Yesterday, the football world lost another gem. Andrea Pirlo, the stone-faced, flowing-haired magician hung his boots, joining Francesco Totti as yet another Italian great to leave the game. And while the giallorossi were never lucky enough to call Pirlo one of their own, his legacy and class will undoubtedly etch him into history as one of Italy’s greatest players of all time.
Ending his career at the graveyard that is the MLS, the 38 year old Pirlo caps 22 years as a professional footballer. In that time, the Italian earned numerous individual and team accolades: two scudettos and just as many Champion’s League titles with AC Milan, another four Seria A titles with Juventus, and perhaps his most crowning achievement, a 2006 World Cup trophy with Italy.
While there were many Italian standouts during the spectacular 2006 World Cup run, it is safe to say that the tournament belonged to Andrea Pirlo. Leading every player in man of the match performances against Ghana, Germany in the semi-final, and most importantly, Italy’s win against France in the final, Peerless Pirlo notched three assists and one goal. However, what people will remember is not the numbers he produced, but rather his silky play, keen eye, and cool demeanor, all trademarks of a unique style unmatched in today’s football.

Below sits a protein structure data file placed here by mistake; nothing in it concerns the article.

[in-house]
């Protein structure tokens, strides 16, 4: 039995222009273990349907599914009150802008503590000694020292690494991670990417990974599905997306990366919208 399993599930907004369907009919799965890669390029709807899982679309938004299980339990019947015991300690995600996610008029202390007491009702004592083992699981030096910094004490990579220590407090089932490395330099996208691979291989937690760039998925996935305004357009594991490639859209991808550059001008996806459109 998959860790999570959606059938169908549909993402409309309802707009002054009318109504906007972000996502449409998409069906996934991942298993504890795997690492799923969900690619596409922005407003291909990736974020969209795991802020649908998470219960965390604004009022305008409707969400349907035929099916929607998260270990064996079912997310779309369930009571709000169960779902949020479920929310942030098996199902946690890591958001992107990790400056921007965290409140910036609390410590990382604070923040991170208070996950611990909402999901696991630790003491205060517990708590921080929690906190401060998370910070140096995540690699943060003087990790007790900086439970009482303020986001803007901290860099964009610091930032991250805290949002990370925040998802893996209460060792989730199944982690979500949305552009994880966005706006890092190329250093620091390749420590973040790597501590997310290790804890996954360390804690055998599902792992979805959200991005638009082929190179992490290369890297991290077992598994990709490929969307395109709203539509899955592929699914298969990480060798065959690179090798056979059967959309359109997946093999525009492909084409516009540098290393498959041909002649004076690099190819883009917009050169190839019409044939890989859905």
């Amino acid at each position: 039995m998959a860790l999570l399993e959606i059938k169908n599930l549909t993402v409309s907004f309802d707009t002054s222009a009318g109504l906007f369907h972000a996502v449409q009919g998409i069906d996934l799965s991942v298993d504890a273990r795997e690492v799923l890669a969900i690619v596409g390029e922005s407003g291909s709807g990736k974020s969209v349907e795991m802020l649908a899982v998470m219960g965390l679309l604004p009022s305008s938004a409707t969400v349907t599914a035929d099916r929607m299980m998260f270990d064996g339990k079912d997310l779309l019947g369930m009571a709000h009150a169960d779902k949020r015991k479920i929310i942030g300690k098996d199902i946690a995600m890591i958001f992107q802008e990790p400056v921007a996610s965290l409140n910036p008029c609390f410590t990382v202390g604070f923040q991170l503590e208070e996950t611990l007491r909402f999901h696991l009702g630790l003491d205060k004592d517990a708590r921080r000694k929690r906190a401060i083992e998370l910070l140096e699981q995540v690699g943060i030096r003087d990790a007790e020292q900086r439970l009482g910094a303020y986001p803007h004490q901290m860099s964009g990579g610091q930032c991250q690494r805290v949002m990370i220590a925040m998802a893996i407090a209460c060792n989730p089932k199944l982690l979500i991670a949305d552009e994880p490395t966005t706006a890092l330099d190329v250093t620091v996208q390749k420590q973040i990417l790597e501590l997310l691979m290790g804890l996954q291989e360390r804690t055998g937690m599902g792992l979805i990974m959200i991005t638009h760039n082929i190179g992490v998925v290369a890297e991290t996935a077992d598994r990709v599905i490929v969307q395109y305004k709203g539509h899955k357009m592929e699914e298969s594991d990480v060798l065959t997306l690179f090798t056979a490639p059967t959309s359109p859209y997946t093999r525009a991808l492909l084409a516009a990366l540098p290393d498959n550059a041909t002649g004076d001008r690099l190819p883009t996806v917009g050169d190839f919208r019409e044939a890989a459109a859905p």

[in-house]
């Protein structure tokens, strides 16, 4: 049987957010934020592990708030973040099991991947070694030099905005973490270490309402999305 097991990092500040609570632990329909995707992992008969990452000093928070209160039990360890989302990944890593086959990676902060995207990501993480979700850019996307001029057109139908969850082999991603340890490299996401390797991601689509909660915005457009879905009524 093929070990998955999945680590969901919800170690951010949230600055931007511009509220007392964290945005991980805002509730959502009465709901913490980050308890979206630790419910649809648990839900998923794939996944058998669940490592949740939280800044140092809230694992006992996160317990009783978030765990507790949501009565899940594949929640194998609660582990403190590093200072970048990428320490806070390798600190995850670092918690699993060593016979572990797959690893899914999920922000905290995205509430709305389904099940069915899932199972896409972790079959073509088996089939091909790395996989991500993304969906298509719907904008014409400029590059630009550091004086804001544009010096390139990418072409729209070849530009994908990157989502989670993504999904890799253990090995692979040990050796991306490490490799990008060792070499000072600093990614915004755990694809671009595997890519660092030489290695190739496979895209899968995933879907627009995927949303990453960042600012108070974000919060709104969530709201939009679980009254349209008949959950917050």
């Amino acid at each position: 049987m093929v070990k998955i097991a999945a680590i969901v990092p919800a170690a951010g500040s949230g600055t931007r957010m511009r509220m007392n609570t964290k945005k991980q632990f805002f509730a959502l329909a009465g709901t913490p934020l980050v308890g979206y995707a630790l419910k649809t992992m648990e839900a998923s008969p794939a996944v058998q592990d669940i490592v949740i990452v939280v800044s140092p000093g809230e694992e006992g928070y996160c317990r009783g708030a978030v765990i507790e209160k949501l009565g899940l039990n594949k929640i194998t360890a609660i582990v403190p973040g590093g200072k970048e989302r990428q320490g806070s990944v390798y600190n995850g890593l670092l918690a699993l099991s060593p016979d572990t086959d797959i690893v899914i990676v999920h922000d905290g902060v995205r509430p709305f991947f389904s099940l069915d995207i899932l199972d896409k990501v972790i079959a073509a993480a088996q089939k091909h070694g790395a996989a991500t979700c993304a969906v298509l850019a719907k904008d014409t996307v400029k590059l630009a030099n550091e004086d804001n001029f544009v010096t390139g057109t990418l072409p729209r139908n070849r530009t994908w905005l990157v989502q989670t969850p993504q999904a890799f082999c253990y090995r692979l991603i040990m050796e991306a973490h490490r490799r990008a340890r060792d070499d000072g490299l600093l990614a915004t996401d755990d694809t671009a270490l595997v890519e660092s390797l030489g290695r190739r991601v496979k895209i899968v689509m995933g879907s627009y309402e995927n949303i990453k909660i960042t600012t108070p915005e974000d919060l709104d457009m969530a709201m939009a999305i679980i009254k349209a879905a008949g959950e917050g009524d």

As Pirlo leaves, the art of the playmaker goes with him. He joins the old guard in the hall of the classics, perhaps beside his friend, Francesco Totti. Back in May, when Totti gave his farewell, football lost some magic, and now even more fades away with Pirlo’s exit. The lofting-passes, the surgical through-balls, the calculated control, all of Pirlo’s creative play seems to belong to an different era of football. And although the magic he gave were to the enemies of Roma, his contribution to the sport surpasses any allegiances.
So, a glass raised to the Peerless one, may he go coolly into the post-player void, finding solace in a bountiful career filled with glory.